Dec –8.4%mth, –22.5%yr (vs mkt +2.0%). Residential investment set to be a clear drag on growth in 2019

Housing weakness in late 2019 was clearly not confined to just turnover and prices with new dwelling approvals sliding sharply into year end – down 26% between Sep and Dec, the last month marking the lowest level for monthly approvals since June 2013. For Q4 as a whole, approvals were down 10.9%qtr and 23.7%yr.

Approvals are now signalling an unambiguous further weakening that will clearly see declining new dwelling investment detract from Australia’s growth in 2019. Westpac expects new dwelling investment to decline 8% in the year with a further 5% contraction in 2020.

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The composition of the approvals decline points to downside risks to this outlook. Units continue to drive the cycle with a further 18.8% drop in Dec to be down 38%yr. Within this segment, ‘high rise’ approvals look to be down a further 16% in the month and by over a third in Q4 as a whole. That is outpacing our assumed path of a cumulative 40% decline by the end of 2019, suggesting weakness may be more pronounced and/or ‘front loaded’.

More importantly, there continues to be significant weakness in other segments as well – medium density approvals down over 10% in the month and private detached house approvals down –2.2%mth, –11.3%yr. The shorter ‘lags’ on non high rise work means these declines will likely impact activity through the first three quarters of 2019.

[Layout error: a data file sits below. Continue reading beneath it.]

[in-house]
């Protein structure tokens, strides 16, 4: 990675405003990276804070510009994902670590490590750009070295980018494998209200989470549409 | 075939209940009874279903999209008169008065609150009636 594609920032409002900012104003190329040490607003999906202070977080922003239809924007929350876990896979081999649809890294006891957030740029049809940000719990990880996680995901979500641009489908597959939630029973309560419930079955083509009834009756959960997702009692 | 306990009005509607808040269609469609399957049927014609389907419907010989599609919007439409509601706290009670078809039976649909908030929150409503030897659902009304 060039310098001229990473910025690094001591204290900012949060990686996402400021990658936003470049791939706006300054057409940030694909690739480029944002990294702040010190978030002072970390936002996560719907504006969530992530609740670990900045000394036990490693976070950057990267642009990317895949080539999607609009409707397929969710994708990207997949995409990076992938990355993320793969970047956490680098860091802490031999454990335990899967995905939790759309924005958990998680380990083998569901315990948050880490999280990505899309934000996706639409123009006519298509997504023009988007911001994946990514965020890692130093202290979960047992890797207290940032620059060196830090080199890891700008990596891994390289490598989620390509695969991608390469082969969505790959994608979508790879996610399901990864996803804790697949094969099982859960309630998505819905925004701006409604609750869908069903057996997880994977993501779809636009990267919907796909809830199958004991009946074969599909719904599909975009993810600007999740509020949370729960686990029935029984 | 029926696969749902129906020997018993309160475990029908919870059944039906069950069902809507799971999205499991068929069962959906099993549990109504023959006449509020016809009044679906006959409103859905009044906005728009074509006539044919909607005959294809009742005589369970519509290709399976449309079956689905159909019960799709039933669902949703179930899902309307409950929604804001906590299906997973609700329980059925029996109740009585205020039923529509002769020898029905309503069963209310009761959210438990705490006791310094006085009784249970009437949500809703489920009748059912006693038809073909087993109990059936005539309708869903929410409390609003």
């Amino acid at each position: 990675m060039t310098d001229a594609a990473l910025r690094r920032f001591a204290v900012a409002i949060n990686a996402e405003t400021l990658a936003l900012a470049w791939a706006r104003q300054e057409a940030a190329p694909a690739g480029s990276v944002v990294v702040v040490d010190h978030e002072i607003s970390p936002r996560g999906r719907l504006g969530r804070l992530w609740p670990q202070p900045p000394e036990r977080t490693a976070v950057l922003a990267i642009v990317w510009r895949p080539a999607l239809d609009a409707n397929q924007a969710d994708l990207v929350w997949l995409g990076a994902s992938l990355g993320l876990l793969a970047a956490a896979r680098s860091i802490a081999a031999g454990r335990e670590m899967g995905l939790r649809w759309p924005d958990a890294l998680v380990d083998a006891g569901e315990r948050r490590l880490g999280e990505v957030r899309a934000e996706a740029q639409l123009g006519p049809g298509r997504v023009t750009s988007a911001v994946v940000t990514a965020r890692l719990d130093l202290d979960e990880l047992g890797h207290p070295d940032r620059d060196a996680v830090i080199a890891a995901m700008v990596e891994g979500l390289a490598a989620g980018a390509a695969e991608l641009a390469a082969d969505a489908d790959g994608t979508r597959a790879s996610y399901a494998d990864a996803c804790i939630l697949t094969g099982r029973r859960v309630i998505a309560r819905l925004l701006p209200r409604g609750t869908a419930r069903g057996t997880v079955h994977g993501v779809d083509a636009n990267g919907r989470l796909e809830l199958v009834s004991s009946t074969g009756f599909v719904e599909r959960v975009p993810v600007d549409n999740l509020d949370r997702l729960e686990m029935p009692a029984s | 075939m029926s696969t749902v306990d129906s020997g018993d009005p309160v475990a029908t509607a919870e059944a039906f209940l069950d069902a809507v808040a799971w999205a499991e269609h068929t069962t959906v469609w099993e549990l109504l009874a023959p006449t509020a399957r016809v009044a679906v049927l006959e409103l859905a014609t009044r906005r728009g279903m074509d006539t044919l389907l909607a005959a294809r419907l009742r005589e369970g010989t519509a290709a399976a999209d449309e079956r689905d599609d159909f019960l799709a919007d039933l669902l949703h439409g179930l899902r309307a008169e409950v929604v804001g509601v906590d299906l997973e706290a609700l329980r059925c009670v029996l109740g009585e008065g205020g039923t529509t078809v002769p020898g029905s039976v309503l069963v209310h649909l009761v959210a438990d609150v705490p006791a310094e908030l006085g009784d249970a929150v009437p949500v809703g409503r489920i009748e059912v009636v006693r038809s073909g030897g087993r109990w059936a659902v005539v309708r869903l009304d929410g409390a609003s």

The state breakdown shows weakness spread across the major eastern states: NSW –8.1%mth, –21%yr; and Vic –8.1%mth, –23%yr; and Qld –5.8%mth, –29.7%yr. WA posted a slight gain but is also down 30%yr.

The total value of renovation approvals rose 3.1% to be about flat on a year ago but with a modest uptrend in place. While the rise is mild, it is coming across all the major states.

The total value of non res building approvals fell 9.8% to be down about 15%yr. Latest monthly reads have been choppy around a flat trend, albeit with better gains for NSW and Vic and, by sector, for education-related building in the public sector.

Overall the December approvals update clearly challenges the RBA’s view from the November Statement on Monetary Policy that “… dwelling investment is expected to decline gradually” and suggests that, as well as incorporating the weaker starting point from the Q3 national accounts, its revised forecasts to be released in Friday’s February Statement on Monetary Policy will also need to materially lower the near term outlook for dwelling investment. Even if the Reserve Bank maintains its view that the negative ‘wealth effect’ spillovers from falling house prices will be limited, there is a clear ‘real economy’ negative coming through via new dwelling investment.

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